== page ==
One of the surprising facts about the Programme for International Student Assessment (Pisa) is that not all participating 15-year-olds answer the same questions.
In Pisa 2006, for example, about half the participating pupils were not asked any questions on reading, and only one in 10 pupils was tested on all 28 questions. Similarly, half the participating pupils were not tested at all on maths, even though full rankings were produced for both subjects. Science, the main focus of Pisa for that year, was the only subject that all participating pupils were tested on.
The basic reason for this is straightforward – if all pupils took all of the questions, the tests would be too long. However, Pisa still assigned reading scores to 15-year-olds who did not answer any reading questions, with the same true for maths, so that there was a full set of data to calculate country scores and rankings.
The Organisation for Economic Cooperation and Development (OECD), which runs Pisa, says it is a “system-level assessment” rather than a measurement of individual achievement. So, it argues, there is nothing wrong with calculating “plausible valuables” for pupils who were never asked particular questions.
To work out what these values should be, scores from pupils who did answer the questions are fed into a statistical “scaling model”. Up to and including Pisa 2012, the scaling model Pisa used was the “Rasch model” – a choice that turned out to be the subject of huge academic controversy.
As TES revealed in 2013, Professor Svend Kreiner, a Danish expert in Rasch, argued that it was a completely unsuitable model for Pisa and wouldn’t work, because the questions used had different levels of difficulty in different countries. As a result, he said, Pisa’s comparisons between countries were “meaningless” and “useless”.
Dr Hugh Morrison, a mathematician at Queen’s University Belfast, went further and argued that the Rasch model itself was “utterly wrong” and rendered Pisa rankings “valueless”.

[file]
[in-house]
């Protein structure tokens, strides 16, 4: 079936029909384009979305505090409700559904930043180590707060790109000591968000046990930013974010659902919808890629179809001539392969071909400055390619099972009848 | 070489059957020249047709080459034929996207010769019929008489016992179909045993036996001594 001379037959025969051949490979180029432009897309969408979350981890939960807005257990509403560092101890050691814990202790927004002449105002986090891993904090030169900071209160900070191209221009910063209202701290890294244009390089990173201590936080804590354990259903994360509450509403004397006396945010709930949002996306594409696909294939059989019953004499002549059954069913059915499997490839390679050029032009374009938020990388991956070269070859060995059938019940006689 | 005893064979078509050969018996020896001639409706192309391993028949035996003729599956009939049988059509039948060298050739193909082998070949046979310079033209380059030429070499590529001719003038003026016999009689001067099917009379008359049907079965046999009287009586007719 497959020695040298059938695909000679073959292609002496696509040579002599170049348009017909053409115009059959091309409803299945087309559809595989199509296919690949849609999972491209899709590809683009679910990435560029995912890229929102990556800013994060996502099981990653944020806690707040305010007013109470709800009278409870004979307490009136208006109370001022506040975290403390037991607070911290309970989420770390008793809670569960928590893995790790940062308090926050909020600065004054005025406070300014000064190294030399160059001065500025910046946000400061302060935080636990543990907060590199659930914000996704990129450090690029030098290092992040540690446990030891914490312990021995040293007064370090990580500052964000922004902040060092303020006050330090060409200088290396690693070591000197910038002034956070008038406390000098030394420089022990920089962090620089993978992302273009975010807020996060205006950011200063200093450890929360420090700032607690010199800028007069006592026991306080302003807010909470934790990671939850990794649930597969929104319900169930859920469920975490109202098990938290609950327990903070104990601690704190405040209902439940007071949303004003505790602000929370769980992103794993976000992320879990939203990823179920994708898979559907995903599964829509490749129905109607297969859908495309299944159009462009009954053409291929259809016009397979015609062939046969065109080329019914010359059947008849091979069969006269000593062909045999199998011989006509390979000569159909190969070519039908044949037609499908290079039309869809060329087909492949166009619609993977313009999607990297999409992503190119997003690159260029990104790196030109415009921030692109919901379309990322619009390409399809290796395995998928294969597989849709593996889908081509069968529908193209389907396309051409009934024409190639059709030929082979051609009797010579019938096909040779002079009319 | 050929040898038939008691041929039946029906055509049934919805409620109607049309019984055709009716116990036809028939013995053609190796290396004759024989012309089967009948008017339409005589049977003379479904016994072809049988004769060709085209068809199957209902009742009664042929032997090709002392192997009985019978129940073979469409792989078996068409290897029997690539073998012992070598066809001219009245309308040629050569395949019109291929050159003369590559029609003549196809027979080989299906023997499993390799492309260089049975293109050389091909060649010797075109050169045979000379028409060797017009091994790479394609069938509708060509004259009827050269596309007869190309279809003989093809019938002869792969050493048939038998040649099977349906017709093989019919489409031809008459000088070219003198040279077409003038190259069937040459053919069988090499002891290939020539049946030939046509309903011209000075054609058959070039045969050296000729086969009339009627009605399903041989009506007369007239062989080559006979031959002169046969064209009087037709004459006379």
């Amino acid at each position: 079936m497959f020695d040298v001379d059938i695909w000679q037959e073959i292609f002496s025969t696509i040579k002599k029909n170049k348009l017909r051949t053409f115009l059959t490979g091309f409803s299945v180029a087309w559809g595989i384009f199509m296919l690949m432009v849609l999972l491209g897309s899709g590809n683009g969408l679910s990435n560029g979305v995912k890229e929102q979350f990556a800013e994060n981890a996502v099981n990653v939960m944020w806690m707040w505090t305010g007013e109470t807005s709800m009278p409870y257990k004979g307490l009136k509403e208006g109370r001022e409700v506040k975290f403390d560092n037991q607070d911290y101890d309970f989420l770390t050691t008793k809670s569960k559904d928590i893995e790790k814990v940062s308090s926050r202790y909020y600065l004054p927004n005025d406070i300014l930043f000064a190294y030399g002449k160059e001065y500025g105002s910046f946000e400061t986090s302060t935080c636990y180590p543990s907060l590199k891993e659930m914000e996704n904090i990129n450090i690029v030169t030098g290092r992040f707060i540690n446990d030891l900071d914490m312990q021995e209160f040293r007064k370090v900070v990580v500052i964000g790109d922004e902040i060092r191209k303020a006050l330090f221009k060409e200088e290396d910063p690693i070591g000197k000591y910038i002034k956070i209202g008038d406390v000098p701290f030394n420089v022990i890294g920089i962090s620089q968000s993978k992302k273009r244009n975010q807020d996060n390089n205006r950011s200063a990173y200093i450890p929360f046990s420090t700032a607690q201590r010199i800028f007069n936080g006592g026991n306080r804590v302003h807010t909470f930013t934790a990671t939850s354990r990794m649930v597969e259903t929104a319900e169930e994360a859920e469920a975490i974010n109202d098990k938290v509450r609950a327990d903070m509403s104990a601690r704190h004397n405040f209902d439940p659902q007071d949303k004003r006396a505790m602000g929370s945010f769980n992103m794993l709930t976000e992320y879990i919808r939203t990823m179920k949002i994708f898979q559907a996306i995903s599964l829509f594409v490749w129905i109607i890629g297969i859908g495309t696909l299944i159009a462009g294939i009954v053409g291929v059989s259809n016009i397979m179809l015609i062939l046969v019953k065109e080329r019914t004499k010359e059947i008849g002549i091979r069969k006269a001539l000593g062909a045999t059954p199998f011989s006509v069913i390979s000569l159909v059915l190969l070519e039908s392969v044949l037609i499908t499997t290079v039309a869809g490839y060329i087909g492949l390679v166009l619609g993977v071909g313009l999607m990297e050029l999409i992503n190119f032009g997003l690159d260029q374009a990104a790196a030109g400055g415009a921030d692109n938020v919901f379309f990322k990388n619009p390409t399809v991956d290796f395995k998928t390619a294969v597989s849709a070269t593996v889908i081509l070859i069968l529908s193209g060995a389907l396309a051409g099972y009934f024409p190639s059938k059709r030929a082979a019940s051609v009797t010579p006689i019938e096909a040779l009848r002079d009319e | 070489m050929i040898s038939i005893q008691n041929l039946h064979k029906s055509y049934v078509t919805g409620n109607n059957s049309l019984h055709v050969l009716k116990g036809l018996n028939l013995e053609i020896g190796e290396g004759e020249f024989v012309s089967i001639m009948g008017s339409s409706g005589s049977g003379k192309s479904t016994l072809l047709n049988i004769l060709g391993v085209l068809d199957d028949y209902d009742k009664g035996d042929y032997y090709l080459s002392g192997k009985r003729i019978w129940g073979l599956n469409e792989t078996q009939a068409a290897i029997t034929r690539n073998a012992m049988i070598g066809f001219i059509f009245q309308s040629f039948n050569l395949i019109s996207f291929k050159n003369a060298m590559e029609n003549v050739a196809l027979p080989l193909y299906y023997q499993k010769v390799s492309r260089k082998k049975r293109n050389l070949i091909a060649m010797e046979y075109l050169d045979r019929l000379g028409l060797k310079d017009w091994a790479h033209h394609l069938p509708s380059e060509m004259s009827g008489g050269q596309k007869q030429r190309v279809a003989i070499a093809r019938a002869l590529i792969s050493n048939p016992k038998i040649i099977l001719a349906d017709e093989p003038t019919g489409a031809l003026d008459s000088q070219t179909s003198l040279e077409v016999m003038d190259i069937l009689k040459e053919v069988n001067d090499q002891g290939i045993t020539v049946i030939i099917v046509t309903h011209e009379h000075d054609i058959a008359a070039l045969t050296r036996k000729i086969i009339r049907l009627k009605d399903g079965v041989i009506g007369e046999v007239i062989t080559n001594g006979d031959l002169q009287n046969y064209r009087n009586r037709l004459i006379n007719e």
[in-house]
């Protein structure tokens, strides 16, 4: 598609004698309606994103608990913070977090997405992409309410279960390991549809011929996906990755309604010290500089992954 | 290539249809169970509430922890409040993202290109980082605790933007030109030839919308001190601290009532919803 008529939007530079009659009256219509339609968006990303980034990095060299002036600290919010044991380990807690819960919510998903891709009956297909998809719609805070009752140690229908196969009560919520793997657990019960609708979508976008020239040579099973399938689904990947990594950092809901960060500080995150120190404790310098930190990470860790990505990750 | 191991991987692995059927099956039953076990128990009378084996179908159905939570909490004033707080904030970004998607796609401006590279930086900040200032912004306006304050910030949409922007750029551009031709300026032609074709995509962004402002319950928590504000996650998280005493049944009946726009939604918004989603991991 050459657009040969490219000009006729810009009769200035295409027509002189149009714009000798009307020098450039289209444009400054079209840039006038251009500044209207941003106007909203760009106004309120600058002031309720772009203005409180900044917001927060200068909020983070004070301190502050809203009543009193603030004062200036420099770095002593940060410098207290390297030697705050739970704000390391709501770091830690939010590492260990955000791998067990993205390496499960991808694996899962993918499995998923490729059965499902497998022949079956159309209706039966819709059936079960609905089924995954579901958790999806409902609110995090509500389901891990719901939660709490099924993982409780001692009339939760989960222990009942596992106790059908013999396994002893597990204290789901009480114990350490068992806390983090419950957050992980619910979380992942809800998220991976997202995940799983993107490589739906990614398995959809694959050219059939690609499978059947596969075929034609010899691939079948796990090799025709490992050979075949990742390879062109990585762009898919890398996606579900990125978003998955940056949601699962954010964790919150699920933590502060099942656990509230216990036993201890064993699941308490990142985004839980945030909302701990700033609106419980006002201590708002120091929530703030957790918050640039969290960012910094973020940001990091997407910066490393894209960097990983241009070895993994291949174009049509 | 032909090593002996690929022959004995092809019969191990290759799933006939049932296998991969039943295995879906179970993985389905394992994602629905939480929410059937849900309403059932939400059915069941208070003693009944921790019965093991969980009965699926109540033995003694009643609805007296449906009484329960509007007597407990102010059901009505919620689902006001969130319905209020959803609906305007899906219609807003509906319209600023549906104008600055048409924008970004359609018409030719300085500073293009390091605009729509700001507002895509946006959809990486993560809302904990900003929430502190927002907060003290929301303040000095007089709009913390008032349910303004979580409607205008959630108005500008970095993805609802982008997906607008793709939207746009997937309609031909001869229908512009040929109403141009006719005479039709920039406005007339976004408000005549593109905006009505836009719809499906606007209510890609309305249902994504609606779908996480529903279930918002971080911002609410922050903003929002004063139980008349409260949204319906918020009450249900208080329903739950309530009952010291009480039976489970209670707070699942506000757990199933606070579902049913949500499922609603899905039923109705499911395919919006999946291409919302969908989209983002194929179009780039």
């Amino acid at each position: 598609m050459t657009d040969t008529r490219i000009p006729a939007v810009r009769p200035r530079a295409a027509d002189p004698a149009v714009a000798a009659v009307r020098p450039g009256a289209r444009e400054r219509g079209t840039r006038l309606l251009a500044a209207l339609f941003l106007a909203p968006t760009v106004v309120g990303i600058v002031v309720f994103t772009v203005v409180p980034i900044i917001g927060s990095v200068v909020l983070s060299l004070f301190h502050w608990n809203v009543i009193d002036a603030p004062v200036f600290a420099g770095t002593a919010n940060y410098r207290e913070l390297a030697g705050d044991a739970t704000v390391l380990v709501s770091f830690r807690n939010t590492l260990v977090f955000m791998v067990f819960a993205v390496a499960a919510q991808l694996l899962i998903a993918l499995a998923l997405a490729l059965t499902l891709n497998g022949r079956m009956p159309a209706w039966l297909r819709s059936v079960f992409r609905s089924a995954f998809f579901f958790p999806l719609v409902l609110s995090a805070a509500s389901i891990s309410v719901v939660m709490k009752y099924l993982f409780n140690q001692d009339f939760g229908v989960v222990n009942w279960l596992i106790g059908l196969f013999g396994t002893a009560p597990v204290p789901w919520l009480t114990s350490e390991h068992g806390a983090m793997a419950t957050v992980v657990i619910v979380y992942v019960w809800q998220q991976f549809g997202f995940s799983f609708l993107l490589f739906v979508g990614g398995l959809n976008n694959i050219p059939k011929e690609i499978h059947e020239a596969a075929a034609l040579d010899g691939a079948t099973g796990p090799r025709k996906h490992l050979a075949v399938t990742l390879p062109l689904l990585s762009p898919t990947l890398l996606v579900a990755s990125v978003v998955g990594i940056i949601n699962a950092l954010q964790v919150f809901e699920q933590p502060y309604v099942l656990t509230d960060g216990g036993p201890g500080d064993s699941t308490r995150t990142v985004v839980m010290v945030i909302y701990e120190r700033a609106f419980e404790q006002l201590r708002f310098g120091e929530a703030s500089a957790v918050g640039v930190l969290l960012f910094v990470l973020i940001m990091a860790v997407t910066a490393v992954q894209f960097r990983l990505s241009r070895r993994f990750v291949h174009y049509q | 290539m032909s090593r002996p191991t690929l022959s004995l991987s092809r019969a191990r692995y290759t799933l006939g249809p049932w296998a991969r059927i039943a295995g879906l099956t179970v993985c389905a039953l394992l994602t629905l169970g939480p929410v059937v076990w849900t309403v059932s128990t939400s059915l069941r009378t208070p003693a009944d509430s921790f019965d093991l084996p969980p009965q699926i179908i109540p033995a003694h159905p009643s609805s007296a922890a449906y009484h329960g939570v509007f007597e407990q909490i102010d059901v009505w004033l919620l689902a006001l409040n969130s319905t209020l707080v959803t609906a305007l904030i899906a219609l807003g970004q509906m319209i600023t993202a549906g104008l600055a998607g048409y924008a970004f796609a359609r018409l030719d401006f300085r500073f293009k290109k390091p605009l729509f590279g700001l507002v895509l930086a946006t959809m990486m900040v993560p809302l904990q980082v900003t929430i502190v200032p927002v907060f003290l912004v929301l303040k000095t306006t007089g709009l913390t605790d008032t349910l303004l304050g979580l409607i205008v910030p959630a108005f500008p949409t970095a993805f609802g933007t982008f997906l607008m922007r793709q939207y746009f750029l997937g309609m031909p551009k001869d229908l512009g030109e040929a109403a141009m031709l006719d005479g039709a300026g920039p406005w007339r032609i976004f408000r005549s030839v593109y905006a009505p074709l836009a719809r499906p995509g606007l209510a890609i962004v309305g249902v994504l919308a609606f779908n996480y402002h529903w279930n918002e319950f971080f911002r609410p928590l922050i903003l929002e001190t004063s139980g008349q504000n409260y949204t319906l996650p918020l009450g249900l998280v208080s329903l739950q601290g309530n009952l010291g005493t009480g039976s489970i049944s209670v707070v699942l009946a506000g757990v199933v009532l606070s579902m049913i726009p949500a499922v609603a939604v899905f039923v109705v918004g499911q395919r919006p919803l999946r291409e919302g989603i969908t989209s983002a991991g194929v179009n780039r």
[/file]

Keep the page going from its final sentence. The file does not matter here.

At the time the OECD stuck to its guns and robustly rejected the criticism.
But in a TES interview last month, Andreas Schleicher, OECD education director, took a very different stance when he was asked about academic criticisms of Pisa. “The ones that are constant are ones that have helped shape Pisa, a lot, and our thinking as well,” he said.
When TES then brought up the criticisms of Rasch and asked whether the model was still being used, Schleicher responded: “No, we have now changed to a…That’s a good example where actually over the last few cycles, we started in 2009 to modify the Rasch model and then in 2012 we used a two-parameter variant and now in 2015 we have used the full three-parameter model that those [critics] were recommending.”
According to a subsequent interview with Pisa lead analyst Miyako Ikeda, Pisa has not actually abandoned Rasch altogether. But it has moved away from it – a change she says was brought in from 2015 rather than 2009 or 2012.
According to Ikeda, Pisa used a two parameter scaling model for the first time last year. As well looking at the level of difficulty of each question, as Rasch does, the model also takes into account how effective the question is at measuring performance; for example whether any difficulty is down to its core competence or extraneous factors such as the language it is asked in.
Pisa now uses a mix of Rasch and the two-parameter model, depending on the question, in what Ikeda describes as a “hybrid” solution. But she says there are no plans to introduce a three-parameter model – which would also take into account how guessable questions are, as well as their level of difficulty and discrimination – because that would make the test too long.
The differences between Ikeda’s and Schleicher’s accounts are worth highlighting, not to be facetious but because they illustrate how difficult it can be to fully explain the highly technical, but crucial, details, even for those at the heart of Pisa.